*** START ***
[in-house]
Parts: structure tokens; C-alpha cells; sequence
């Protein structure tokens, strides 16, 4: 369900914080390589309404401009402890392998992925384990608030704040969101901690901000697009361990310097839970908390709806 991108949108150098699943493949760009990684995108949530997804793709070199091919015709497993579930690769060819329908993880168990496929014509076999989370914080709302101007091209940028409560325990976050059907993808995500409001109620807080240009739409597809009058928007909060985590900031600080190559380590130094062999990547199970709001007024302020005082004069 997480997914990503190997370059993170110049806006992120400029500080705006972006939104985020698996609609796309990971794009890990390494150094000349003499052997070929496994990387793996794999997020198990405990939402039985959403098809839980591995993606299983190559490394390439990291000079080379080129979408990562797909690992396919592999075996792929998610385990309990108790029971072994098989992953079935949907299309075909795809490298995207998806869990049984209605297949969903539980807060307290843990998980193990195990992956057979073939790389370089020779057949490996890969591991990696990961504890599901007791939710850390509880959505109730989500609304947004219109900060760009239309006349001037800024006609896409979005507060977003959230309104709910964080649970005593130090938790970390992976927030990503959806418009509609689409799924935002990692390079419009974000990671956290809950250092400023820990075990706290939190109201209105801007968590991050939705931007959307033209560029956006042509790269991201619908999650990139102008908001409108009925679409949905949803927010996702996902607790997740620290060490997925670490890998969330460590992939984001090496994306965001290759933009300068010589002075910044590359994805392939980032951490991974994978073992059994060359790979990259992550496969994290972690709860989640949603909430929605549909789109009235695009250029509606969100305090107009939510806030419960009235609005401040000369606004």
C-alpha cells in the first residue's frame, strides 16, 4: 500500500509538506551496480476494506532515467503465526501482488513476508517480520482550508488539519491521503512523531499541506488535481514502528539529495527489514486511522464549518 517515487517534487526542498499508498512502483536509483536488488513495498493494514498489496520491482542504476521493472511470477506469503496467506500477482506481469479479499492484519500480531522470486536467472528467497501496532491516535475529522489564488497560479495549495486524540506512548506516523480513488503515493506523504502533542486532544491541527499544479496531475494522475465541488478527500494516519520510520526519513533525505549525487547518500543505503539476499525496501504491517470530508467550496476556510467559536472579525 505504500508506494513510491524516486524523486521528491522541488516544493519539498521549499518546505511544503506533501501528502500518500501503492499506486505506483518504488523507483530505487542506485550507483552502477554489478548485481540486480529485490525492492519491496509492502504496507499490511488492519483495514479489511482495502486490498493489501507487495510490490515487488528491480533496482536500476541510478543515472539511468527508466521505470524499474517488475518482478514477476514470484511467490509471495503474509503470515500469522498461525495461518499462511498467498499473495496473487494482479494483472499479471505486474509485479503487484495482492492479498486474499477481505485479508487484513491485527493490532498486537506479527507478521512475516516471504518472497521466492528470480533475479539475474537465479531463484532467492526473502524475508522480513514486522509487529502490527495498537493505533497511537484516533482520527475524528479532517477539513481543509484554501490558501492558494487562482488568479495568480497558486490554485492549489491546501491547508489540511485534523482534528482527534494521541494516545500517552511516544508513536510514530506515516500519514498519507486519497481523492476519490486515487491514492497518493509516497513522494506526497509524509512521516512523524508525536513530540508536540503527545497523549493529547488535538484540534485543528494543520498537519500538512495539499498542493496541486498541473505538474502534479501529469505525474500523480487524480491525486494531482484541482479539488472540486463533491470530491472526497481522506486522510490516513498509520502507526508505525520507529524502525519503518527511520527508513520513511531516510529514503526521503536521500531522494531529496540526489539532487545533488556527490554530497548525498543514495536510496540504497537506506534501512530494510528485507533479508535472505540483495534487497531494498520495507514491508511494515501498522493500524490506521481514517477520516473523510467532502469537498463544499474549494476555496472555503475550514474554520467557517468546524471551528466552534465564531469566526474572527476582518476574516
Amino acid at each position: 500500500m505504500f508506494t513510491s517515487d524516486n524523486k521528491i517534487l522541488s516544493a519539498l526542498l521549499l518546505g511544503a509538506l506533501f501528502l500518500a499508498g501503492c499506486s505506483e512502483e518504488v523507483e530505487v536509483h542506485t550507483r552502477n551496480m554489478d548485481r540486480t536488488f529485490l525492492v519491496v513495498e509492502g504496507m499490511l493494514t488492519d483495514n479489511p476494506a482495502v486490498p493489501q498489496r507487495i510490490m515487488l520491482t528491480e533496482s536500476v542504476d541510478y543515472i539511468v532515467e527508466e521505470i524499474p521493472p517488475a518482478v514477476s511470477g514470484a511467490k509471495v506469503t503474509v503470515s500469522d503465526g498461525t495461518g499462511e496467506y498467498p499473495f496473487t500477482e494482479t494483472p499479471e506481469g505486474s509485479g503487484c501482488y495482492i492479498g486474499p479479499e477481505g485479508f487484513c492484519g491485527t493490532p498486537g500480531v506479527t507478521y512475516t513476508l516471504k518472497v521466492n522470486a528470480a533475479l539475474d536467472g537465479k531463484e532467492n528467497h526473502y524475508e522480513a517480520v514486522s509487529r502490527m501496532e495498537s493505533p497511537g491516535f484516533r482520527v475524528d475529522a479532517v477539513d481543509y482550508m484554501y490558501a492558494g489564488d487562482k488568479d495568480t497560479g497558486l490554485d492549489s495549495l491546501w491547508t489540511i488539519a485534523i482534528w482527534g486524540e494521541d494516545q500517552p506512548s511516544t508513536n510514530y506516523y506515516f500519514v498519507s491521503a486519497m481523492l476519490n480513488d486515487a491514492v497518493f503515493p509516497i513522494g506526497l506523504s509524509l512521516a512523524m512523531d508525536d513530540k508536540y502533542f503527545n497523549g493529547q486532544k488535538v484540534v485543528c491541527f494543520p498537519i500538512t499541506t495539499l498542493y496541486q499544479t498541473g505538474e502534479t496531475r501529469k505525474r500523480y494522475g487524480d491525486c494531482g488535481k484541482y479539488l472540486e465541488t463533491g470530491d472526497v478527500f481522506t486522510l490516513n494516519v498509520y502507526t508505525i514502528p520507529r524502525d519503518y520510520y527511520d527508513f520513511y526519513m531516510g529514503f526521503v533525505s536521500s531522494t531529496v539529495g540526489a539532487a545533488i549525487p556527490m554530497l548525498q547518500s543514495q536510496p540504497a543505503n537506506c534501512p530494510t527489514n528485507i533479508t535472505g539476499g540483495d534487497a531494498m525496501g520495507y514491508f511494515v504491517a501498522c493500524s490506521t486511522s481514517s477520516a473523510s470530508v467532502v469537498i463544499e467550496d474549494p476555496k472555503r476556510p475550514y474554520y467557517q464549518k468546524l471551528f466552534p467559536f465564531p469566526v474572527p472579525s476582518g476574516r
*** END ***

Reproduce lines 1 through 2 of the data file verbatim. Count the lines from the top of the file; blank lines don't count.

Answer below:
[in-house]
Parts: structure tokens; C-alpha cells; sequence